Industry-Funded Research

Much of the research conducted into chemicals is performed by industry. Businesses have an interest in showing that their products are safe and employ more scientists than the government, non-profits, and universities combined. Industry also often collaborates with universities to conduct joint research or fund university-run research. And as with government, university, or non-profit-funded studies, industry-funded studies are often peer-reviewed and published in prestigious journals.

It’s not uncommon for researchers to receive grants from private industry, non-profits, and governments throughout the course of their careers. When the National Academies of Sciences developed its first conflict of interest policy, researchers noted that “Scientists universally opposed the policy, however, for a range of reasons—while some argued that all experienced and knowledgeable experts were inherently conflicted, others were offended at the suggestion that any expert could be biased.”

Industry and University Partnerships

Government funders have often encouraged research collaborations between private industry and universities. As government budgets have been slashed, industry has increased its support of university research, providing $3.2 billion to universities in 2012. Though many have questioned these partnerships due to fears that companies would pressure researchers to manipulate the outcome of their research, new research from the University of California, Berkley and the U.S. National Academies of Science found that “corporate-sponsored research is surprisingly valuable for further innovation. Data collected over 20 years at nine campuses and three national laboratories administered by the University of California show that corporate-sponsored inventions are licensed and cited more often than federally sponsored ones.”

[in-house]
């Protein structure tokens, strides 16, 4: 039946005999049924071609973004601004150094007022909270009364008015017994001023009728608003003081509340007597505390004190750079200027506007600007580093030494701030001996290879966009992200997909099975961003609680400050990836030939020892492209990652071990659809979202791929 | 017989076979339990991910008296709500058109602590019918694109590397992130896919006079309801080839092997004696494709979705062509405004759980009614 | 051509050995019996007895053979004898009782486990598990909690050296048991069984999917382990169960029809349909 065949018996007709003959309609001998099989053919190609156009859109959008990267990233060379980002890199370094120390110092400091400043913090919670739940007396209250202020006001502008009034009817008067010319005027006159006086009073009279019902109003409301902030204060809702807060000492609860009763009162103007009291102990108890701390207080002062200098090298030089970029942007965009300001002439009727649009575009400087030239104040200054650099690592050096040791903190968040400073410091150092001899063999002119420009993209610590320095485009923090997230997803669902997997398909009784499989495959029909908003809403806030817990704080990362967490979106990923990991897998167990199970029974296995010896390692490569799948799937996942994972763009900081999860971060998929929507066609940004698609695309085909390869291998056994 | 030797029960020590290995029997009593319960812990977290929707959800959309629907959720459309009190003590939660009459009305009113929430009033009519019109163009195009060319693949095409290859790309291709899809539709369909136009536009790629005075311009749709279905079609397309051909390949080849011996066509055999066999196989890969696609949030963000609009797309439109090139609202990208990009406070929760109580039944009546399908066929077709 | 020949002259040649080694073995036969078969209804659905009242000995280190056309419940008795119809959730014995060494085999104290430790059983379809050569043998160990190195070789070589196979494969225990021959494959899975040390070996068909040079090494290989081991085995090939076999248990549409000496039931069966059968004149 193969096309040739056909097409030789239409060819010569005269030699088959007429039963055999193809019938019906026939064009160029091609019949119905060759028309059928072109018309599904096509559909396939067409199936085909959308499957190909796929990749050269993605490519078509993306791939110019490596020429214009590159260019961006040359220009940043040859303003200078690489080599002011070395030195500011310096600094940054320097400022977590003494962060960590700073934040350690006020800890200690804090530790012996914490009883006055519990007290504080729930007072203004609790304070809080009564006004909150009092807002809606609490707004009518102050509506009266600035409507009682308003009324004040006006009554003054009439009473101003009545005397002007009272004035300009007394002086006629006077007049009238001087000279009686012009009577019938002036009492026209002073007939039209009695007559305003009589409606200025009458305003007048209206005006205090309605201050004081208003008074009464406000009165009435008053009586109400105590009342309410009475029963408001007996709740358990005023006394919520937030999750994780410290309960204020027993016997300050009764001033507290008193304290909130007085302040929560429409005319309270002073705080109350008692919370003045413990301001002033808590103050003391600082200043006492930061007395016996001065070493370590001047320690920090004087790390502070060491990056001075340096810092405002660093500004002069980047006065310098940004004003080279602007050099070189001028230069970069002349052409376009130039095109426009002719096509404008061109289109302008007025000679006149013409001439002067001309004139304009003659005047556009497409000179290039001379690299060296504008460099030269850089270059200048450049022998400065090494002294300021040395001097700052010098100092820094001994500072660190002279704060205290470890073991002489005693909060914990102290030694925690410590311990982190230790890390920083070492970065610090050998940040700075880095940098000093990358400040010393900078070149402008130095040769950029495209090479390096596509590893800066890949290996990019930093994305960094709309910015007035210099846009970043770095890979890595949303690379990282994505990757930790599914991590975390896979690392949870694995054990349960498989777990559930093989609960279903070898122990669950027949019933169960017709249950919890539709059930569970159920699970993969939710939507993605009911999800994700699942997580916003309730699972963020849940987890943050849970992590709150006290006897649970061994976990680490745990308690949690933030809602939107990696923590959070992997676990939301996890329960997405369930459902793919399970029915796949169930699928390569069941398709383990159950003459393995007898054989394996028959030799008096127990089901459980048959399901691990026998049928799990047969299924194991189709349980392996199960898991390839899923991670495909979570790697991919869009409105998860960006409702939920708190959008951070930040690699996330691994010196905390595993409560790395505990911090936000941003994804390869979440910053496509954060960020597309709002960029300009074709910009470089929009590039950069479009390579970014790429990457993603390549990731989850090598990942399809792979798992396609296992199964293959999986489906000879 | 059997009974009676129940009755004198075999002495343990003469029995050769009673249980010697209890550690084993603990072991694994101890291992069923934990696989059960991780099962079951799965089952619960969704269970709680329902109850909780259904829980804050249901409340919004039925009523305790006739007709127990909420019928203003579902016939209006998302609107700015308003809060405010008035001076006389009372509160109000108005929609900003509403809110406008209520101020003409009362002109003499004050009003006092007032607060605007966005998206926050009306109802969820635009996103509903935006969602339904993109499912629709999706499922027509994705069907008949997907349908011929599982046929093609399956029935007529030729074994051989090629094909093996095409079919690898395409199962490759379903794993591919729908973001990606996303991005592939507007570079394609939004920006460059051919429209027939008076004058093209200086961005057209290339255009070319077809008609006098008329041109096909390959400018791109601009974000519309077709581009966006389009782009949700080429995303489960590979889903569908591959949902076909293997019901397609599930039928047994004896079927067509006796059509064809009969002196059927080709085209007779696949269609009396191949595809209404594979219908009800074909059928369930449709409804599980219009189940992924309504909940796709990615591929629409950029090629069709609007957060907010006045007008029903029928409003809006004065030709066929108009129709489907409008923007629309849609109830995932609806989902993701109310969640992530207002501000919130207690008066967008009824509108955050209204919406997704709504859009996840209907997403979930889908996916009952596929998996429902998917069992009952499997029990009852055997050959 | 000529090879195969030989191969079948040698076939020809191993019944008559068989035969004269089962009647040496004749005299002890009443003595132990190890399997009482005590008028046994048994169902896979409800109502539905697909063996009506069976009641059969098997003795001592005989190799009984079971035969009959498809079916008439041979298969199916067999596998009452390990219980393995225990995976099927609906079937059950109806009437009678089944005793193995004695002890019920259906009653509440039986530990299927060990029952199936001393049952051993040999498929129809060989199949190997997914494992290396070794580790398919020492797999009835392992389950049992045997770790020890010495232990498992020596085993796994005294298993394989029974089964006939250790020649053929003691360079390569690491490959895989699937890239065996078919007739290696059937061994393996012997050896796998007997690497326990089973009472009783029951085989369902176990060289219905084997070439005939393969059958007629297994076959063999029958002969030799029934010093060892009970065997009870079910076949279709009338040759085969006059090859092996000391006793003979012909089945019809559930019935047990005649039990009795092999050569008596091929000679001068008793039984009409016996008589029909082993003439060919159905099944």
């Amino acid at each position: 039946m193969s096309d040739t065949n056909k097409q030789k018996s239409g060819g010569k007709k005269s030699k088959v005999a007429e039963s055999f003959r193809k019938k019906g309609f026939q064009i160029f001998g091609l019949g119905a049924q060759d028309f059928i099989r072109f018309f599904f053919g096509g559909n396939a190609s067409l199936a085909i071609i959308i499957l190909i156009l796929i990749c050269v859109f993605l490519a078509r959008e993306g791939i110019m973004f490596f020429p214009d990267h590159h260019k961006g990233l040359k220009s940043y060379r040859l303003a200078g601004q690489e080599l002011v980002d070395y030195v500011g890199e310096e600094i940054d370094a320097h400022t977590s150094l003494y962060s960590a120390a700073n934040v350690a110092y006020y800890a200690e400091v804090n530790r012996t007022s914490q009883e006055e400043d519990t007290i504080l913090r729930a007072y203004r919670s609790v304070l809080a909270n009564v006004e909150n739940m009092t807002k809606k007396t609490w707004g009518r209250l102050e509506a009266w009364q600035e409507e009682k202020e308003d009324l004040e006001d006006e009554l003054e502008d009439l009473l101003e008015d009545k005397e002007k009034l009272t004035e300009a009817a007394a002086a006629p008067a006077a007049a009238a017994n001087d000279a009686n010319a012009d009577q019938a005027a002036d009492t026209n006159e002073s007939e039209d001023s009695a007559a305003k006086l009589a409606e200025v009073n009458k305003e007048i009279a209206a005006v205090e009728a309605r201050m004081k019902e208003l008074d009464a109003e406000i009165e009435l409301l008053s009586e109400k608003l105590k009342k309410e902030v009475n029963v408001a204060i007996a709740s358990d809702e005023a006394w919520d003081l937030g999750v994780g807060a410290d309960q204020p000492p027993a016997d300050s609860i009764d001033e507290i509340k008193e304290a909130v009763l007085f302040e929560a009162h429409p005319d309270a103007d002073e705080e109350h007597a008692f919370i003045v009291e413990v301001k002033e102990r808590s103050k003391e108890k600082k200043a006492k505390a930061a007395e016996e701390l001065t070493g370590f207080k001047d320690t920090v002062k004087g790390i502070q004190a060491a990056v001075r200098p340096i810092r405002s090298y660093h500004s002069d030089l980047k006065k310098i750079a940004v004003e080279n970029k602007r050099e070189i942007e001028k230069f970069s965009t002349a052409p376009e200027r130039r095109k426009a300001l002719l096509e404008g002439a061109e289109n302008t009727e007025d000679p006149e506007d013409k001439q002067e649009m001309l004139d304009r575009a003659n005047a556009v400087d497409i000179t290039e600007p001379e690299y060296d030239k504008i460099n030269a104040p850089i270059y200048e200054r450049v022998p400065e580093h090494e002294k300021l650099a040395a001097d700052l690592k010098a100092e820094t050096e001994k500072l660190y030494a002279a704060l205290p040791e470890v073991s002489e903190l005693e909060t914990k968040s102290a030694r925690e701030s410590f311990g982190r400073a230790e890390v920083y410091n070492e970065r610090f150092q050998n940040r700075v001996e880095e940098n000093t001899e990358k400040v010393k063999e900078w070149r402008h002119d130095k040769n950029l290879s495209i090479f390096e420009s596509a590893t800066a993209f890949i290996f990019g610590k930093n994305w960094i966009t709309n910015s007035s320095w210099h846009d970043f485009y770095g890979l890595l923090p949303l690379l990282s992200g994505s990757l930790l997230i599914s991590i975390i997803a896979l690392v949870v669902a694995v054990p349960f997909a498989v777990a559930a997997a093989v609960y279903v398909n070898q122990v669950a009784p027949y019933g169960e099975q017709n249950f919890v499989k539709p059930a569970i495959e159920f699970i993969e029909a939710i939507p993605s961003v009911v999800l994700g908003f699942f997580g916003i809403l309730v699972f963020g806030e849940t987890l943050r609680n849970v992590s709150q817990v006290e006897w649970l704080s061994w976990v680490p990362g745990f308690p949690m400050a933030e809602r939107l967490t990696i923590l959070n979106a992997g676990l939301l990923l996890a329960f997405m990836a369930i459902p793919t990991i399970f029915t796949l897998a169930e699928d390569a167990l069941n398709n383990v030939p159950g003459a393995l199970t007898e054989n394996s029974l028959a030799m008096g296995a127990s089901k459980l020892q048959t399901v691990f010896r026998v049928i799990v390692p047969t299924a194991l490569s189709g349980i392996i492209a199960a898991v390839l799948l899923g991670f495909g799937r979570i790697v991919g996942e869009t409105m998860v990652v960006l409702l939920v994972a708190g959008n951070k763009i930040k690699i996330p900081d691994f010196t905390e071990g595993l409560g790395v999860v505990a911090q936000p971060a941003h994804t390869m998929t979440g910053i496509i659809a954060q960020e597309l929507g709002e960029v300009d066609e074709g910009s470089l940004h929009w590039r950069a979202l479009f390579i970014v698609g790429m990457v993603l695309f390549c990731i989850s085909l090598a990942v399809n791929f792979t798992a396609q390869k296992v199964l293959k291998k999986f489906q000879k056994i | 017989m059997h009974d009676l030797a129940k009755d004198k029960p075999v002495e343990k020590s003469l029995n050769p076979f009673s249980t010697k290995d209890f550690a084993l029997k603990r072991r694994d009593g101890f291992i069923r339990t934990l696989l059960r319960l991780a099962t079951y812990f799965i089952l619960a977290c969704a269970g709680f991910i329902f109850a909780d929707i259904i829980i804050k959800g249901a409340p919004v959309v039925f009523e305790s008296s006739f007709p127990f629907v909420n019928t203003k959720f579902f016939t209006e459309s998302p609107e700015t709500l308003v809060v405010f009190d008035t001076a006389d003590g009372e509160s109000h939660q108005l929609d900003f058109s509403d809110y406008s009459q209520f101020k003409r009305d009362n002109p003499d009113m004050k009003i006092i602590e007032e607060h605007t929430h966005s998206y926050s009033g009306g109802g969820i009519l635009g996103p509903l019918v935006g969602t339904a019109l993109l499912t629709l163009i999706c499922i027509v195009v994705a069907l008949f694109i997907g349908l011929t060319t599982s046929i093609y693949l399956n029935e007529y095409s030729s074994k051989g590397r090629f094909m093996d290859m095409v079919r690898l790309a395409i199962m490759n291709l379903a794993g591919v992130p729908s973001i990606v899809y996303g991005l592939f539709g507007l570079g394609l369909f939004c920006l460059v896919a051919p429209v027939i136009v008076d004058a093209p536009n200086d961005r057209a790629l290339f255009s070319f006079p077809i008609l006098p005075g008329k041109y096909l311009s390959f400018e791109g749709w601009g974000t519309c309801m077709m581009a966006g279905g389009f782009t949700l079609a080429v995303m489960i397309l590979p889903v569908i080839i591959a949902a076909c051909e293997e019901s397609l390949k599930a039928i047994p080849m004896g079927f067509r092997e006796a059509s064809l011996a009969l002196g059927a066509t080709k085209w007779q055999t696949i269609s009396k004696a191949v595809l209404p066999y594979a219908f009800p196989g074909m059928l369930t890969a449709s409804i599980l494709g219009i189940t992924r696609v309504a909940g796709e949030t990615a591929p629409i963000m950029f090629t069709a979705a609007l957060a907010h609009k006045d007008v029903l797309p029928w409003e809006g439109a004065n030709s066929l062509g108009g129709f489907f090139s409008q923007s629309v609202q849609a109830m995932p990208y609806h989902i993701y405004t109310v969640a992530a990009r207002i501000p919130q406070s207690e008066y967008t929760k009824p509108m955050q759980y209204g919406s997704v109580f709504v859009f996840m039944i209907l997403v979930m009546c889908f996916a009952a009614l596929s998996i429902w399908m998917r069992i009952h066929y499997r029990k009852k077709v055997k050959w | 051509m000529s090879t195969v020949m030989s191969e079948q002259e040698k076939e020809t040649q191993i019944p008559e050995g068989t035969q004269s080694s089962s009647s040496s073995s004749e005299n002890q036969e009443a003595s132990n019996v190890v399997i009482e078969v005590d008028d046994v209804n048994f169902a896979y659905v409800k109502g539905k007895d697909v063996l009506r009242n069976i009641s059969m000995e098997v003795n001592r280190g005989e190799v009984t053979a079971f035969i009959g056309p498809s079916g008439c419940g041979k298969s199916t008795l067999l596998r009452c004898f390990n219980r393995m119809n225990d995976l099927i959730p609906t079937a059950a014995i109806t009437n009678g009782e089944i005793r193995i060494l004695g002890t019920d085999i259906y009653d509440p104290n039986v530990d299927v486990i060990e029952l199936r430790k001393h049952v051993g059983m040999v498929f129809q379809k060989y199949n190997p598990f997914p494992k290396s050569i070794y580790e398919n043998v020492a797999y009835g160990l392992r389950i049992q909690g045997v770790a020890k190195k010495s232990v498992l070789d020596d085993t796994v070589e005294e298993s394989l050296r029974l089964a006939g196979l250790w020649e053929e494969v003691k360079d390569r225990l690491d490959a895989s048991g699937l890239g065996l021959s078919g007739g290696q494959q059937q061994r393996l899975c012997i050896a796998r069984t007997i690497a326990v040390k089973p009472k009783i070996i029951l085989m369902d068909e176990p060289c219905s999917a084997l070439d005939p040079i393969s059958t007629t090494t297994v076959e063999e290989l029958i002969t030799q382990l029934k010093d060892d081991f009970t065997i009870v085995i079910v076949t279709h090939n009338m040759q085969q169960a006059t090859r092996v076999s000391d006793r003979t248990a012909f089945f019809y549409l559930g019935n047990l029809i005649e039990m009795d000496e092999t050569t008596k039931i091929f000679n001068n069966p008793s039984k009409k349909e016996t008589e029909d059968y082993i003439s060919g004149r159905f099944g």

Dr. David Katz, Director of the Yale Prevention Research Center, underscores the importance of industry-funded research: “Lack of industry-funded research means less research, and slower progress. That’s not the prize we are after.”

Criticism of Industry Research

Because of the misdeeds of the tobacco industry, many scientists and health reporters remain skeptical that any industry-funded research can be trusted.

For example, a recent study published in PLoS Medicine argued that studies funded by industry has compromised the research on sugar-sweetened beverage consumption and weight gain. The study was widely reported by the media, with stories claiming that industry’s influence has resulted in illegitimate research.

However, a Harvard Business Review article on the sugar/industry study argued that there were key flaws in the study’s design.

The researchers looked at systematic reviews conducted between 2006 and 2013. But this period saw a significant change in the kind of research done on sugar and weight gain. At the beginning of the period, there were few randomized control trials and a lot of observational studies; at the end, more randomized control trials, which provide much better evidence of cause and effect. The effect sizes for these trials are still quite small, but when added together, there was more, and qualitatively better, evidence associating sugar consumption and increased weight gain the closer one got to 2013. In fact, the four systematic reviews from 2012 onwards all found mostly positive associations; none were funded by industry.

The study also labeled research funded by the National Institutes of Health as “industry-funded” because the authors had received funding in the past from the food industry.

Other criticism has been leveled at the pharmaceutical industry, which has been criticized for not being transparent in company’s funding of studies of their products. A Washington Post article on the controversy argued:

Company executives seeking to promote their drugs can design research that makes their products look better. They can select like-minded academics to perform the work. And they can run the statistics in ways that make their own drugs look better than they are.

However, the same article also noted:

Just because industry-funded researchers arrived at conclusions that were later discarded does not mean that money biased their findings. Researchers get things wrong for lots of reasons — errors are a part of science.

Most researchers acknowledge that doing away with industry funding of research is not the answer to criticism about funding bias. Instead, researchers and members of industry are promoting greater transparency and access to information about products. As with studies funded by other sources, if other scientists can replicate research done by those receiving industry funding, it lends much more credibility to the researchers’ findings.